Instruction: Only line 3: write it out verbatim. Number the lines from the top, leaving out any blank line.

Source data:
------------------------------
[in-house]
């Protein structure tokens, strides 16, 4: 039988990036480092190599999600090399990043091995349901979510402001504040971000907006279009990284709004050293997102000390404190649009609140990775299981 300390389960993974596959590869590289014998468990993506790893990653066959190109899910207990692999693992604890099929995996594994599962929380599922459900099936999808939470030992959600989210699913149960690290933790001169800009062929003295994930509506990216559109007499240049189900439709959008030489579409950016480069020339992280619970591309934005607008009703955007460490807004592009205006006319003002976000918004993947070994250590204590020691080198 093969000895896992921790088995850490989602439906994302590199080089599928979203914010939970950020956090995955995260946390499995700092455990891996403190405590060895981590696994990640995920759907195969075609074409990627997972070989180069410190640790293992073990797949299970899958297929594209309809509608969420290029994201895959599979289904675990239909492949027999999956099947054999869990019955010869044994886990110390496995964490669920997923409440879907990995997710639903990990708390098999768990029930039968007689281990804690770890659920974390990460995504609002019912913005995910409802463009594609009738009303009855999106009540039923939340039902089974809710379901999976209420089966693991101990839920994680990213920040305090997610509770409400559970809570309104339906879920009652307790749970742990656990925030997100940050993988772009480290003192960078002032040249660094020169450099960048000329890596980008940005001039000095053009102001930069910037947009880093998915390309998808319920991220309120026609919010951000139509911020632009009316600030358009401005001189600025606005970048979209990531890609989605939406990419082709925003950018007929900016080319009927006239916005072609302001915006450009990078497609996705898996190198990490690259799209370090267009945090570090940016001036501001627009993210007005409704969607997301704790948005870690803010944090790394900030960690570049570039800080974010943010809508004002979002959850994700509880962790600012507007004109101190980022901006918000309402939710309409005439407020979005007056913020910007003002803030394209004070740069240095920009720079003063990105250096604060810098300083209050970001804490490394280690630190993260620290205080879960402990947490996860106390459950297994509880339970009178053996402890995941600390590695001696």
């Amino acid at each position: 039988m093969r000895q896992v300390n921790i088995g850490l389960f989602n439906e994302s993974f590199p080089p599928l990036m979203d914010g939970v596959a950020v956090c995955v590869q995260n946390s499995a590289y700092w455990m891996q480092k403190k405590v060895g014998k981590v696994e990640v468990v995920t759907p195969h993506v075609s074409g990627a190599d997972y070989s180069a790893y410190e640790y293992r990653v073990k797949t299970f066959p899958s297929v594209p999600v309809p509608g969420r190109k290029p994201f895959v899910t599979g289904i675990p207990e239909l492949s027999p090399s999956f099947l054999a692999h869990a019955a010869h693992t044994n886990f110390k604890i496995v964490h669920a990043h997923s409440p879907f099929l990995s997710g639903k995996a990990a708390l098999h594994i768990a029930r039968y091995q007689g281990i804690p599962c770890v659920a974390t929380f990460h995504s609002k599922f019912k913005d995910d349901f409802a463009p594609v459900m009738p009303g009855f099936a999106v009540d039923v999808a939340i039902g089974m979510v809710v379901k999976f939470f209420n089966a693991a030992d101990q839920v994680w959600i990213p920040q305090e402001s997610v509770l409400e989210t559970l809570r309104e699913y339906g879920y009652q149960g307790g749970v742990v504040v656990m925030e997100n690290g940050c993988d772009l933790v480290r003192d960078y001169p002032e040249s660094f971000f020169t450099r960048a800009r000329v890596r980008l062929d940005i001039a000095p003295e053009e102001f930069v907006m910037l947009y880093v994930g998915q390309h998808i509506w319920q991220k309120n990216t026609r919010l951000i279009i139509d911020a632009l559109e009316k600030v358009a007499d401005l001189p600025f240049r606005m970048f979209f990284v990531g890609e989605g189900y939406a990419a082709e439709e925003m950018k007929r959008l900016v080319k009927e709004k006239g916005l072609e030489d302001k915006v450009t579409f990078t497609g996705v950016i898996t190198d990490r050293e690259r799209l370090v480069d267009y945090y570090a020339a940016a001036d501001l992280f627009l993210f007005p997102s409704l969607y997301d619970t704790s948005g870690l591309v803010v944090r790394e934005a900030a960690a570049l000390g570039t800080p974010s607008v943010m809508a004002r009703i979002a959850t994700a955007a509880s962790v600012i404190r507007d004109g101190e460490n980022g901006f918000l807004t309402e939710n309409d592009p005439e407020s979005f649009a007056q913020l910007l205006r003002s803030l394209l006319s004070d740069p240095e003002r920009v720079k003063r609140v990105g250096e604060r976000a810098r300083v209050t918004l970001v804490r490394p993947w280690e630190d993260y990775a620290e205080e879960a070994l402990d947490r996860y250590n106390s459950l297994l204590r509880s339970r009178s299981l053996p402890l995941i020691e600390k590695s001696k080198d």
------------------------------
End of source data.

């Amino acid at each position: 039988m093969r000895q896992v300390n921790i088995g850490l389960f989602n439906e994302s993974f590199p080089p599928l990036m979203d914010g939970v596959a950020v956090c995955v590869q995260n946390s499995a590289y700092w455990m891996q480092k403190k405590v060895g014998k981590v696994e990640v468990v995920t759907p195969h993506v075609s074409g990627a190599d997972y070989s180069a790893y410190e640790y293992r990653v073990k797949t299970f066959p899958s297929v594209p999600v309809p509608g969420r190109k290029p994201f895959v899910t599979g289904i675990p207990e239909l492949s027999p090399s999956f099947l054999a692999h869990a019955a010869h693992t044994n886990f110390k604890i496995v964490h669920a990043h997923s409440p879907f099929l990995s997710g639903k995996a990990a708390l098999h594994i768990a029930r039968y091995q007689g281990i804690p599962c770890v659920a974390t929380f990460h995504s609002k599922f019912k913005d995910d349901f409802a463009p594609v459900m009738p009303g009855f099936a999106v009540d039923v999808a939340i039902g089974m979510v809710v379901k999976f939470f209420n089966a693991a030992d101990q839920v994680w959600i990213p920040q305090e402001s997610v509770l409400e989210t559970l809570r309104e699913y339906g879920y009652q149960g307790g749970v742990v504040v656990m925030e997100n690290g940050c993988d772009l933790v480290r003192d960078y001169p002032e040249s660094f971000f020169t450099r960048a800009r000329v890596r980008l062929d940005i001039a000095p003295e053009e102001f930069v907006m910037l947009y880093v994930g998915q390309h998808i509506w319920q991220k309120n990216t026609r919010l951000i279009i139509d911020a632009l559109e009316k600030v358009a007499d401005l001189p600025f240049r606005m970048f979209f990284v990531g890609e989605g189900y939406a990419a082709e439709e925003m950018k007929r959008l900016v080319k009927e709004k006239g916005l072609e030489d302001k915006v450009t579409f990078t497609g996705v950016i898996t190198d990490r050293e690259r799209l370090v480069d267009y945090y570090a020339a940016a001036d501001l992280f627009l993210f007005p997102s409704l969607y997301d619970t704790s948005g870690l591309v803010v944090r790394e934005a900030a960690a570049l000390g570039t800080p974010s607008v943010m809508a004002r009703i979002a959850t994700a955007a509880s962790v600012i404190r507007d004109g101190e460490n980022g901006f918000l807004t309402e939710n309409d592009p005439e407020s979005f649009a007056q913020l910007l205006r003002s803030l394209l006319s004070d740069p240095e003002r920009v720079k003063r609140v990105g250096e604060r976000a810098r300083v209050t918004l970001v804490r490394p993947w280690e630190d993260y990775a620290e205080e879960a070994l402990d947490r996860y250590n106390s459950l297994l204590r509880s339970r009178s299981l053996p402890l995941i020691e600390k590695s001696k080198d």